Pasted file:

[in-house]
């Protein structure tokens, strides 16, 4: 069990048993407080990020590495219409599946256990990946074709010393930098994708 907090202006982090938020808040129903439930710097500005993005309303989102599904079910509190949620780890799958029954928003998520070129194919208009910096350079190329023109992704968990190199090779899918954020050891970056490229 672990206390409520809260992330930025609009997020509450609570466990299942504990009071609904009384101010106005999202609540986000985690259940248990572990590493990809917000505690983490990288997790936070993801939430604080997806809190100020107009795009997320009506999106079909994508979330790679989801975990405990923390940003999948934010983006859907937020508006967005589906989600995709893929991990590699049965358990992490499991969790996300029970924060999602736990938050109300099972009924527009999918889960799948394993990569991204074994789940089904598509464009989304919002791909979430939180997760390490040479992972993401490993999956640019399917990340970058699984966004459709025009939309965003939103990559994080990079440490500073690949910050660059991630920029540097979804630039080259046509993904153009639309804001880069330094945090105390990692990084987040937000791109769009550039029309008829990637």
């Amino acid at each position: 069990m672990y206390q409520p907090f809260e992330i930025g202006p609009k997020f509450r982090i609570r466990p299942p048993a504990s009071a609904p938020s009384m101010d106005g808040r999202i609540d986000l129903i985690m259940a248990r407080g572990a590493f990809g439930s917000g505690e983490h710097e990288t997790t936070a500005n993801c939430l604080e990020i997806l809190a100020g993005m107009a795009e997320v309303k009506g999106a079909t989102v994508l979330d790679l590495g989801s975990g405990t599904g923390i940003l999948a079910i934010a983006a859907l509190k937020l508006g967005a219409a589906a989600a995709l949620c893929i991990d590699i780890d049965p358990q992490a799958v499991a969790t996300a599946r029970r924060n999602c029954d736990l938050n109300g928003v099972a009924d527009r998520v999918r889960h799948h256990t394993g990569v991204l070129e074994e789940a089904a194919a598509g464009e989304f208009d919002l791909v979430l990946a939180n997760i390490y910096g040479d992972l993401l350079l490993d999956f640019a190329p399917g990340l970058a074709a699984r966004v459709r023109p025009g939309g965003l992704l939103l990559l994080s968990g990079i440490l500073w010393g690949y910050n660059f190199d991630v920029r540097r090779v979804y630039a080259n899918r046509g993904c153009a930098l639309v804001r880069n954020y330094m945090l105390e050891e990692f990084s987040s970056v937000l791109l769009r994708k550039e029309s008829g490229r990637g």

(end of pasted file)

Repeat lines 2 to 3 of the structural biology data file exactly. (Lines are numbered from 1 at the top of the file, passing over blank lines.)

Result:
């Protein structure tokens, strides 16, 4: 069990048993407080990020590495219409599946256990990946074709010393930098994708 907090202006982090938020808040129903439930710097500005993005309303989102599904079910509190949620780890799958029954928003998520070129194919208009910096350079190329023109992704968990190199090779899918954020050891970056490229 672990206390409520809260992330930025609009997020509450609570466990299942504990009071609904009384101010106005999202609540986000985690259940248990572990590493990809917000505690983490990288997790936070993801939430604080997806809190100020107009795009997320009506999106079909994508979330790679989801975990405990923390940003999948934010983006859907937020508006967005589906989600995709893929991990590699049965358990992490499991969790996300029970924060999602736990938050109300099972009924527009999918889960799948394993990569991204074994789940089904598509464009989304919002791909979430939180997760390490040479992972993401490993999956640019399917990340970058699984966004459709025009939309965003939103990559994080990079440490500073690949910050660059991630920029540097979804630039080259046509993904153009639309804001880069330094945090105390990692990084987040937000791109769009550039029309008829990637």
């Amino acid at each position: 069990m672990y206390q409520p907090f809260e992330i930025g202006p609009k997020f509450r982090i609570r466990p299942p048993a504990s009071a609904p938020s009384m101010d106005g808040r999202i609540d986000l129903i985690m259940a248990r407080g572990a590493f990809g439930s917000g505690e983490h710097e990288t997790t936070a500005n993801c939430l604080e990020i997806l809190a100020g993005m107009a795009e997320v309303k009506g999106a079909t989102v994508l979330d790679l590495g989801s975990g405990t599904g923390i940003l999948a079910i934010a983006a859907l509190k937020l508006g967005a219409a589906a989600a995709l949620c893929i991990d590699i780890d049965p358990q992490a799958v499991a969790t996300a599946r029970r924060n999602c029954d736990l938050n109300g928003v099972a009924d527009r998520v999918r889960h799948h256990t394993g990569v991204l070129e074994e789940a089904a194919a598509g464009e989304f208009d919002l791909v979430l990946a939180n997760i390490y910096g040479d992972l993401l350079l490993d999956f640019a190329p399917g990340l970058a074709a699984r966004v459709r023109p025009g939309g965003l992704l939103l990559l994080s968990g990079i440490l500073w010393g690949y910050n660059f190199d991630v920029r540097r090779v979804y630039a080259n899918r046509g993904c153009a930098l639309v804001r880069n954020y330094m945090l105390e050891e990692f990084s987040s970056v937000l791109l769009r994708k550039e029309s008829g490229r990637g």